THE UNTOLD STORY OF BABY TRAFFICKING IN VICTORIA DURING THE 1940s/50s/60s INTRODUCTION BABIES sold for 50 POUND IN VICTORIA AUSTRALIA
Australian Governments have yet to acknowledge the plight of many of vulnerable infants who were sold to couples for 50 pounds.
These children’s stories remain a hidden part of our social and political history.
With a history of Male dominance and being shielded in covert graft which was linked to the abortion racquet the sale of babies was recorded in daily newspaper articles, women’s magazines, and even in parliamentary debates.
The introduction of the Model Adoption Of Children’s act inaugurated a Principle Officer thereby theoretically eliminating the need for a Fathers consent but it also heralded the cessation of the understood meaning of private adoptions instead it placed adoption in the hands of the mainly church based Non Government Organizations (NGOs).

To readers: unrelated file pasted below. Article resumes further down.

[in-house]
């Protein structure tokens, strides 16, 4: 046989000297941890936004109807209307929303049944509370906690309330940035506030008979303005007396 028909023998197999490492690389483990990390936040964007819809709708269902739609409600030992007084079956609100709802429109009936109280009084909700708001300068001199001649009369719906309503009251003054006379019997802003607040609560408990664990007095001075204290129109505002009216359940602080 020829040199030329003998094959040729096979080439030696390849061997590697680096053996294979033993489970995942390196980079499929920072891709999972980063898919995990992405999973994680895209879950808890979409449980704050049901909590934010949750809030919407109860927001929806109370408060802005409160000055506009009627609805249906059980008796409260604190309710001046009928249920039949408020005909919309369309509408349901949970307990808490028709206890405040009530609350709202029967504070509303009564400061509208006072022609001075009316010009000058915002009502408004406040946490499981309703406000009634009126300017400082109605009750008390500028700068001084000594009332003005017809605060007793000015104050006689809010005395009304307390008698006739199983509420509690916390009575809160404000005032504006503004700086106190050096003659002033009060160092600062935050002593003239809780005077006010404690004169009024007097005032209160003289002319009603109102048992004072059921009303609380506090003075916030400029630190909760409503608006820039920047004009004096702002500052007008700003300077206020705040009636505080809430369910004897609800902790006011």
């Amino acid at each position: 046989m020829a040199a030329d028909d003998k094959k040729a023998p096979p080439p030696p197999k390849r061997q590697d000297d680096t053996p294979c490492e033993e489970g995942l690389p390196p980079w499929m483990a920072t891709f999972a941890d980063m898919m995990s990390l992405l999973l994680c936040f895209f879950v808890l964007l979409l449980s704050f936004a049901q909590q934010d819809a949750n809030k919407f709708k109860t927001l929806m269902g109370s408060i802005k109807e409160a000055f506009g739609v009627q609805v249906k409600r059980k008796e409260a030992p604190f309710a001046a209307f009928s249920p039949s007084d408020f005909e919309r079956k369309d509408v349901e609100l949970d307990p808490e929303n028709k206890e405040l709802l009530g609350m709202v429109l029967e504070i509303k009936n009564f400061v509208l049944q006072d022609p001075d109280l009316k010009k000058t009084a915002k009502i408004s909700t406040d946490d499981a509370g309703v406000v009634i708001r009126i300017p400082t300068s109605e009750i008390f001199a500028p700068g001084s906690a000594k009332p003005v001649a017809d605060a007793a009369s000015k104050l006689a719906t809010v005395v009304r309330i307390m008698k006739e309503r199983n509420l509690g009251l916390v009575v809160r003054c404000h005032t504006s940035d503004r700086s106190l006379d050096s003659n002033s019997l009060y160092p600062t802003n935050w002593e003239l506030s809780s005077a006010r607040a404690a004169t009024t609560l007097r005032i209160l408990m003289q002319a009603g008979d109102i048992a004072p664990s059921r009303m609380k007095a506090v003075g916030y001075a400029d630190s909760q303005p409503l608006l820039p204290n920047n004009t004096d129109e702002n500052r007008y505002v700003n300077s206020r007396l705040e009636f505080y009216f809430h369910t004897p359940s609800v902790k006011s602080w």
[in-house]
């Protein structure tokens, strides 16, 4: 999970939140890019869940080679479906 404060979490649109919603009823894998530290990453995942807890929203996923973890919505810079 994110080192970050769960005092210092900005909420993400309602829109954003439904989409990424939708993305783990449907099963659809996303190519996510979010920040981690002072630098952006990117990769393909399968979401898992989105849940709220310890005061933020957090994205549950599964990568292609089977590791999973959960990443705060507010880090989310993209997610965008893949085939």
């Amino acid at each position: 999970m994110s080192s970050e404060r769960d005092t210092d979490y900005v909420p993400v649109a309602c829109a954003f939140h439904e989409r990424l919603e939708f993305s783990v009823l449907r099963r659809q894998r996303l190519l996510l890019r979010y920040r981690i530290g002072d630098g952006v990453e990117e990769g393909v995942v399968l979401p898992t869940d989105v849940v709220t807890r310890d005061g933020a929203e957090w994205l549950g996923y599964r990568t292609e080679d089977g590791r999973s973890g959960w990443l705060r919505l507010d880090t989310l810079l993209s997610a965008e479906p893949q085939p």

The babies born in the era prior to the proclamation of the 1964 Adoption Of Children act (this is the era this paper focuses on) are now adults 50 years and upwards, some of these people may have passed away before knowing the truth about their birth circumstances. The search /research continues or has not yet begun for some adults who were caught up in this period of baby
After the 2nd World War, sterility clinics were established in the major hospitals around Australia due to one in six servicemen not having a family and adoption was regarded to be the new panacea
1. The demand to adopt increased amid the general populace, particularly female babies under twelve months
2. Adoption was embraced and transformed by the wider community to create a perfect solution for adopters and mothers with babies born out of wedlock. Appalled with the introduction of a Commonwealth pension by the Prime minister Mr Menzies for unmarried women of military personal the moral high ground was being heavily enforced by the churches.